Wednesday, August 3, 2022
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Pension regulator steps up scam fighting efforts



The Pensions Regulator (TPR) has launched a new three-pronged scam prevention strategy as concerns over rising vulnerability amongst pension savers continue to rise.

The strategy concentrates on improving the co-ordination of intelligence between scam-fighting partners.

The new strategy will focus on:

  • Educating pension trustees and savers on the threat of scams
  • Preventing practices which can harm savers’ retirement outcomes
  • Fighting fraud through the prevention, disruption and punishment of criminals.

It will complement the work of multi-agency taskforce Project Bloom which is to be renamed as the Pension Scams Action Group to make its scam-fighting remit clearer to the public.

As part of its new strategy, TPR has committed to explore the setup of a hub for the group to co-ordinate intelligence and direct fraud disruption and prevention activity.

It is also exploring opening a “regulator sandbox” to allow the industry to test solutions for scam prevention and intelligence gathering in partnership with other regulators.

The watchdog said it is stepping up its effort to protect savers as increase in the cost of living leaves them potentially more vulnerable to scams.

TPR warned that savers may be lured by offers to access their pension savings early to cover essential household bills or be attracted by fake investments offering high returns that never materialise.

Nicola Parish, executive director of frontline regulation at The Pensions Regulator, said: “Our new scams combat plan sets out to make savers aware of the risk of scams, encourage schemes to adopt higher standards of protection for savers’ pots and secure the intelligence we need to work with others to pursue and punish criminals.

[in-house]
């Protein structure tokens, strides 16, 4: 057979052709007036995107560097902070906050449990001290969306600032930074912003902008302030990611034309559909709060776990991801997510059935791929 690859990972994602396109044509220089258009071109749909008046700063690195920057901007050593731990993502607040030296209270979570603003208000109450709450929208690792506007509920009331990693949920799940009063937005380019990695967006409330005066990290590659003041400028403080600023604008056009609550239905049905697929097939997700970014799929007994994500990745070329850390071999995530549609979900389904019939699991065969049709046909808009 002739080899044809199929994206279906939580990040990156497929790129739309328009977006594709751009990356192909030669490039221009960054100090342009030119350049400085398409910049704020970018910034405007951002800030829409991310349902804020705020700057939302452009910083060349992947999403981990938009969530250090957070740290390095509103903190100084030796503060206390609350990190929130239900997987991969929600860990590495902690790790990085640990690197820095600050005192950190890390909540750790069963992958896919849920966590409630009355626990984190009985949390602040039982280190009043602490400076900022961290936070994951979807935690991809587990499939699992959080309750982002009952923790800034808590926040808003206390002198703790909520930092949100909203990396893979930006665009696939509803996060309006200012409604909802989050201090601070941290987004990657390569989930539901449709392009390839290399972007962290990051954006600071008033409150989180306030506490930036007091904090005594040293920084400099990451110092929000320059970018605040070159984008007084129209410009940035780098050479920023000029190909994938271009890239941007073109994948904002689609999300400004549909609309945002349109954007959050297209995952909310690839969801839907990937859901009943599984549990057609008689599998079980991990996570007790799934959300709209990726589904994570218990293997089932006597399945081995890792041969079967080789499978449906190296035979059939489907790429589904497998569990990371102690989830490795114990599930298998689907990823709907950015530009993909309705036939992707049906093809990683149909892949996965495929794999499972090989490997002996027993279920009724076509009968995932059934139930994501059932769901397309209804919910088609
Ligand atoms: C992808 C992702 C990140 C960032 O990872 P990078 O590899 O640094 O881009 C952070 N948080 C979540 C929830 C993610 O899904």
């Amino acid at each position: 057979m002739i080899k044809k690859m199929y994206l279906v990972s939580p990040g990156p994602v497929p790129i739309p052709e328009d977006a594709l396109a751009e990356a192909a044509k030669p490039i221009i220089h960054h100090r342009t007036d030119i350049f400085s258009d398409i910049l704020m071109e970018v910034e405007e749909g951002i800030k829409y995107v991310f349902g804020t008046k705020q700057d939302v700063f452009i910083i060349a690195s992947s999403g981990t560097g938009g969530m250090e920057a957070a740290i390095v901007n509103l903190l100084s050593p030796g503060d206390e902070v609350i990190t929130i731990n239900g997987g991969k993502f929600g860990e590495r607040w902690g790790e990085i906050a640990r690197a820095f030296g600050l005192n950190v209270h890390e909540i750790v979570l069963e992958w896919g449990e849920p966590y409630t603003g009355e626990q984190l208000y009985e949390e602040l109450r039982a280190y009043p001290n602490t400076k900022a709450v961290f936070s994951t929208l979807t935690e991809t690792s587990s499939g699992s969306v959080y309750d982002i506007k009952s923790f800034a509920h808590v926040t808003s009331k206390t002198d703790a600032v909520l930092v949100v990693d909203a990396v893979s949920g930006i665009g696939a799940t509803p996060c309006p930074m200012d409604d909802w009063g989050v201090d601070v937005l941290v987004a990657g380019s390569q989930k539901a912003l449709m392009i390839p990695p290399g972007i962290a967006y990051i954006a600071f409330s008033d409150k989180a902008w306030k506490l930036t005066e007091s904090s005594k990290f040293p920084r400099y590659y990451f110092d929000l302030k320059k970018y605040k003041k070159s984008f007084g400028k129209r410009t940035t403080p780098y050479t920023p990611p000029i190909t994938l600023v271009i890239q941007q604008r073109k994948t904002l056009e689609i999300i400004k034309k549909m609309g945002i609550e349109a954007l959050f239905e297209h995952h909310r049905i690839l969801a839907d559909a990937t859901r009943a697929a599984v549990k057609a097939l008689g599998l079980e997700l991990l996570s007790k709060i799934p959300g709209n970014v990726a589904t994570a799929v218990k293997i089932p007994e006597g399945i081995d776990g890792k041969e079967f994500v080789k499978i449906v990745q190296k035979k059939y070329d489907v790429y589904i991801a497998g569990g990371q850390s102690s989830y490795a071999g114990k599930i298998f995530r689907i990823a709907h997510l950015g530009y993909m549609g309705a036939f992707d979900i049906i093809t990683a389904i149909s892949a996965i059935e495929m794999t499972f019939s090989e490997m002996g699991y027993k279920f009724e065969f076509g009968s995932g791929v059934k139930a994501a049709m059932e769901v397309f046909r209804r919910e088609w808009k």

“But this task is not ours alone. We expect industry to lead the way in thinking of innovative ways to protect savers now and in the future.”

Last month TPR and the National Fraud Intelligence Bureau published a joint assessment of the threat from pension scams.

Tom Selby, head of retirement policy at investment platform AJ Bell, said ensuring scammers who attempt to prey on the vulnerable are stopped must be a top priority for everyone in financial services.

He said: “Unscrupulous fraudsters will attempt to take advantage of vulnerability through any means possible, from offering ‘early access’ to pensions to pushing dodgy investments promising sky-high, guaranteed returns.

“Offers such as these might be particularly tempting to people experiencing inflation on the brink of double-digits.

“However, the reality is that, unless you are in serious ill-health, accessing your pension early will lead to a huge tax penalty from HMRC, while being lured by the promise of sky-high investment returns from a scammer could see you lose everything.

“Regulators are right to get on the front foot on this and the vast majority of the pensions industry stands ready to help educate customers about the risks.

“It is particularly positive TPR is taking steps to improve intelligence sharing and testing new scam prevention solutions. It is vital firms share any concerns they have about schemes, firms or individuals with the relevant authorities, and vice versa, to ensure as many savers as possible are protected.”

TPR set up a pledge to combat pension scams campaign in November 2020. The campaign has so far seen over 500 organisations and schemes make the pledge or self-certify that the meet the campaign’s standards.




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